Groups call for urgent action to help restaurant industry survive pandemic
By Canadian PizzaCOVID-19 Updates News Business and Operations Finance
An alliance of chambers of commerce and boards of trade across Canada is calling for “urgent action” from three levels of government to help restaurants survive the economic effects the COVID-19 pandemic.
The Canadian Business Resilience Network, which includes Restaurants Canada and Molson Coors, published a joint open letter to the Prime Minister, Council of the Federation and Federation of Canadian Municipalities highlighting ways government can help the industry recover.
“As our country went into the necessary lockdown, governments of all sizes and types worked together to get Canadians through the crisis. Many businesses are now working to reopen and recover. However for the food service industry, the picture is different.
“Food service locations already operate on thin margins when tables are full, given high fixed costs, a seasonal nature, being highly liquid, and working with a perishable inventory. The reality now with COVID-19 in our midst for the foreseeable future is that the necessary safety requirements both limit revenue and further increase costs. Continued operation for the majority of our restaurants is, at best, uncertain. Government programs as they are presently designed are not equipped for the timescale of this ongoing reality for this industry.”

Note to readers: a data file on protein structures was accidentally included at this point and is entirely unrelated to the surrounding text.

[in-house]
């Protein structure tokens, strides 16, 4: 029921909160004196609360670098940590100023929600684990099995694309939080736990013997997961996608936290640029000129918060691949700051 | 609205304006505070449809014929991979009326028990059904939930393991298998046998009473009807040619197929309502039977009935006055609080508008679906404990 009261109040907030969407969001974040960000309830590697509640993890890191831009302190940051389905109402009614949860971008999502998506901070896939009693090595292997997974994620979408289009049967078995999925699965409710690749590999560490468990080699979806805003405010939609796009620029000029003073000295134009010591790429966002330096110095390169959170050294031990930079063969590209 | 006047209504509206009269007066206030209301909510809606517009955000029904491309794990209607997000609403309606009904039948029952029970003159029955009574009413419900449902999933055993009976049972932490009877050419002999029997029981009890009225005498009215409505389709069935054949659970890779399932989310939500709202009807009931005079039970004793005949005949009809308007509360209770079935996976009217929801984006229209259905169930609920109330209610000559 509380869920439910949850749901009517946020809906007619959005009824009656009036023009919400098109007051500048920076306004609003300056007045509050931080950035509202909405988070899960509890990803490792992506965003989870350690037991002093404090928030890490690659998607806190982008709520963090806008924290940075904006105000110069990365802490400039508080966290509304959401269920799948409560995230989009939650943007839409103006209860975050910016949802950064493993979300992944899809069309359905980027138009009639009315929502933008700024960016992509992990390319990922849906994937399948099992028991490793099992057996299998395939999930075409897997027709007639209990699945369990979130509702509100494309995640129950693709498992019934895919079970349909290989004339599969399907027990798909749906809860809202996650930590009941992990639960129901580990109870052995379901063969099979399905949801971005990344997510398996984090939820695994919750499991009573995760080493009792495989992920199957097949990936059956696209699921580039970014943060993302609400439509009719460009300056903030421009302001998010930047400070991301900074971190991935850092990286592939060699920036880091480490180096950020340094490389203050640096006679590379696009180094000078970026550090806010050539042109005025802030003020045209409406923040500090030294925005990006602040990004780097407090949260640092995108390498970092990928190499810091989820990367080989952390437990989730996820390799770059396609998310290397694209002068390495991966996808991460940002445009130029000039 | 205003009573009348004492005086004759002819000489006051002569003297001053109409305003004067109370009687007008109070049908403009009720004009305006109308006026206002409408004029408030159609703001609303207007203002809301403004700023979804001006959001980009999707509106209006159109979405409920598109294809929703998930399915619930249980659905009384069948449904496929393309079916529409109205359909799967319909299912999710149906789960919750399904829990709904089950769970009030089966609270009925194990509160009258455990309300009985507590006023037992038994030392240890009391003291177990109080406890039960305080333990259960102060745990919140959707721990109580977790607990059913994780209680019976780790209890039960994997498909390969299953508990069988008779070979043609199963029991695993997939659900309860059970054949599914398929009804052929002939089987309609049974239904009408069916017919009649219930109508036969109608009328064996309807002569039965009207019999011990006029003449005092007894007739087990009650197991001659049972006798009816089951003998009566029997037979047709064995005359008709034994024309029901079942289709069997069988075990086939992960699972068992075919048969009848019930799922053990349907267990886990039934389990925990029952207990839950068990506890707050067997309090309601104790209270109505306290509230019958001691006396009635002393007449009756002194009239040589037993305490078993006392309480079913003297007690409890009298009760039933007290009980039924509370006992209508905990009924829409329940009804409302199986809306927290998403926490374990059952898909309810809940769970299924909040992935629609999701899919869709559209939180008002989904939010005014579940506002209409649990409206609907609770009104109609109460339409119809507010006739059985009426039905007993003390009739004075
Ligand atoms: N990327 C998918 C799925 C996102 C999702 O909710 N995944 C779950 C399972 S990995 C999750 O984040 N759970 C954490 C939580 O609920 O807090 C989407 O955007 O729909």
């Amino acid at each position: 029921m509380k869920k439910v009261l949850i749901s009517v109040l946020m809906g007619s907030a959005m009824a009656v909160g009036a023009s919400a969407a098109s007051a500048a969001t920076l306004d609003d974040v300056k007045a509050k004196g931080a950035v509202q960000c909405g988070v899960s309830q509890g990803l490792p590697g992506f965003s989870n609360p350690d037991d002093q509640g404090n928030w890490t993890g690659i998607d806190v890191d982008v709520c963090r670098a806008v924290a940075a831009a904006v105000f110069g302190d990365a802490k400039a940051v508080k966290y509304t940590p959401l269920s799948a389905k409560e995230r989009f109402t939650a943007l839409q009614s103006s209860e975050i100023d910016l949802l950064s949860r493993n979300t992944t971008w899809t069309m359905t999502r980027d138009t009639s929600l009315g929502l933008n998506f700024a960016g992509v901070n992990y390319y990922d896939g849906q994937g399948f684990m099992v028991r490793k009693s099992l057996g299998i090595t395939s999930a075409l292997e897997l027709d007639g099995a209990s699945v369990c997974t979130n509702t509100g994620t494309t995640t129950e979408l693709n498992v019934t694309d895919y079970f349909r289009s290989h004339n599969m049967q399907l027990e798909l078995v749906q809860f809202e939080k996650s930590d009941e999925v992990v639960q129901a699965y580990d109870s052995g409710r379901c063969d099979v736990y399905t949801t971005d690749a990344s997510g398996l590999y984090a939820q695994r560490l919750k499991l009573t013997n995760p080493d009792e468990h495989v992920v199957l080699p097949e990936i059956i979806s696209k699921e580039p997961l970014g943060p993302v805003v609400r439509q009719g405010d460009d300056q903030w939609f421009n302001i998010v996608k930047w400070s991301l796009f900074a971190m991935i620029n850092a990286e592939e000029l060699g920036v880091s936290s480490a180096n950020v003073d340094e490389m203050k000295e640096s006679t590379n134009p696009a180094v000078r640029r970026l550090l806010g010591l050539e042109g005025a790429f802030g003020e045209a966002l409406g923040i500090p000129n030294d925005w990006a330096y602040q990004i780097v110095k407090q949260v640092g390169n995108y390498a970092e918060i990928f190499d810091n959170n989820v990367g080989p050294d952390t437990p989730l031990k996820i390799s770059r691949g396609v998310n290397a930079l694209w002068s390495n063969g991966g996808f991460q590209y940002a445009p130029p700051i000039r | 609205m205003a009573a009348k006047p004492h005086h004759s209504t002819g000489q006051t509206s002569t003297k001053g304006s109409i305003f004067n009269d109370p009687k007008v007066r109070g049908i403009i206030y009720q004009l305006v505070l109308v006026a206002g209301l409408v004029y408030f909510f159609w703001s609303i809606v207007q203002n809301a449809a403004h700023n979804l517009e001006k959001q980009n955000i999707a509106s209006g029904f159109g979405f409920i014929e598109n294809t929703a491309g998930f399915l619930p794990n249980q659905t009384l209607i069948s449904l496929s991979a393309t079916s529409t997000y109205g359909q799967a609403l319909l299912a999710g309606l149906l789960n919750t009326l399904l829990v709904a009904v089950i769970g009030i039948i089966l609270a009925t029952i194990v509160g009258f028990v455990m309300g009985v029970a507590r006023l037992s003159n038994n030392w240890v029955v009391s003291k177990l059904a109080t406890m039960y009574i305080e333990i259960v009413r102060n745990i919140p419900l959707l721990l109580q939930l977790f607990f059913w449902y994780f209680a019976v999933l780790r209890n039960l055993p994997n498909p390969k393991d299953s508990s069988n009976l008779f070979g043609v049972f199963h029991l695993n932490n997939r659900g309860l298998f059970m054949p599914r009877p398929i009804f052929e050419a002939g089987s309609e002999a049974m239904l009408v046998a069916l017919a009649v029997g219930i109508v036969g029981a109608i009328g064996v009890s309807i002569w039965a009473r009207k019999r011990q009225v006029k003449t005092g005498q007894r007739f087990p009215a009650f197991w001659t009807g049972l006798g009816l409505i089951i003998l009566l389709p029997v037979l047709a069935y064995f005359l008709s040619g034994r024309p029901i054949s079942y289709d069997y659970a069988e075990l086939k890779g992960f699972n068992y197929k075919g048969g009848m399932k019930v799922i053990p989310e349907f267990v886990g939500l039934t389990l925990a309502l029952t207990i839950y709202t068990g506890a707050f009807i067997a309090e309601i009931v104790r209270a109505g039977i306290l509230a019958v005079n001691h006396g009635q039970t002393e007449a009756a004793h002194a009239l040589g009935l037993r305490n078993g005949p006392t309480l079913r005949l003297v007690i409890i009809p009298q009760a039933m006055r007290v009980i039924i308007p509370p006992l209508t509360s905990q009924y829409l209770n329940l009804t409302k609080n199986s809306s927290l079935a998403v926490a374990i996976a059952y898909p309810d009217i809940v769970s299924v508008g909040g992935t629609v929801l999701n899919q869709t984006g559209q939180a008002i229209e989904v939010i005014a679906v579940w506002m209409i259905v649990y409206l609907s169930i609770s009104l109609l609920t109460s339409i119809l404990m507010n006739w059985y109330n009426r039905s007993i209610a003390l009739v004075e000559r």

Among actions items they are calling for:
- Implement the proposed Canada Emergency Wage Subsidy (CEWS) improvements and continue to create incentives for Canadians to return to work.
- Eliminate the automatic annual federal excise tax increase on beer, wine, and spirits.
- Start to encourage Canadians to return to pre-COVID activities while observing safety measures, such as masks.
Extend the CECRA program, remove parent company revenue eligibility cap (removing the cap would prevent franchisees from falling through the cracks), and explore a means to substantially increase program subscription.
- Implement and monitor a commercial eviction moratorium.
- Expand liquor licencing, or make permanent COVID-related licencing changes, to allow more restaurants to offer alcohol sales (including for take-out).
- Reduction or deferral of property taxes, patio fees, utility fees, and other fees as relevant.
- Ease regulatory burdens, which assist the industry without impacting government budgets.
Delays will risk the situation rapidly becoming permanently untenable, the letter said.
“Our restaurants are cornerstones of communities of all sizes across Canada. They’re meeting places for business and pleasure; they’re where we celebrate; they’re where we gather to mourn a loss. . . . Canadians are connected deeply to ‘their’ local pub, or ‘their’ late-night takeout spot.”
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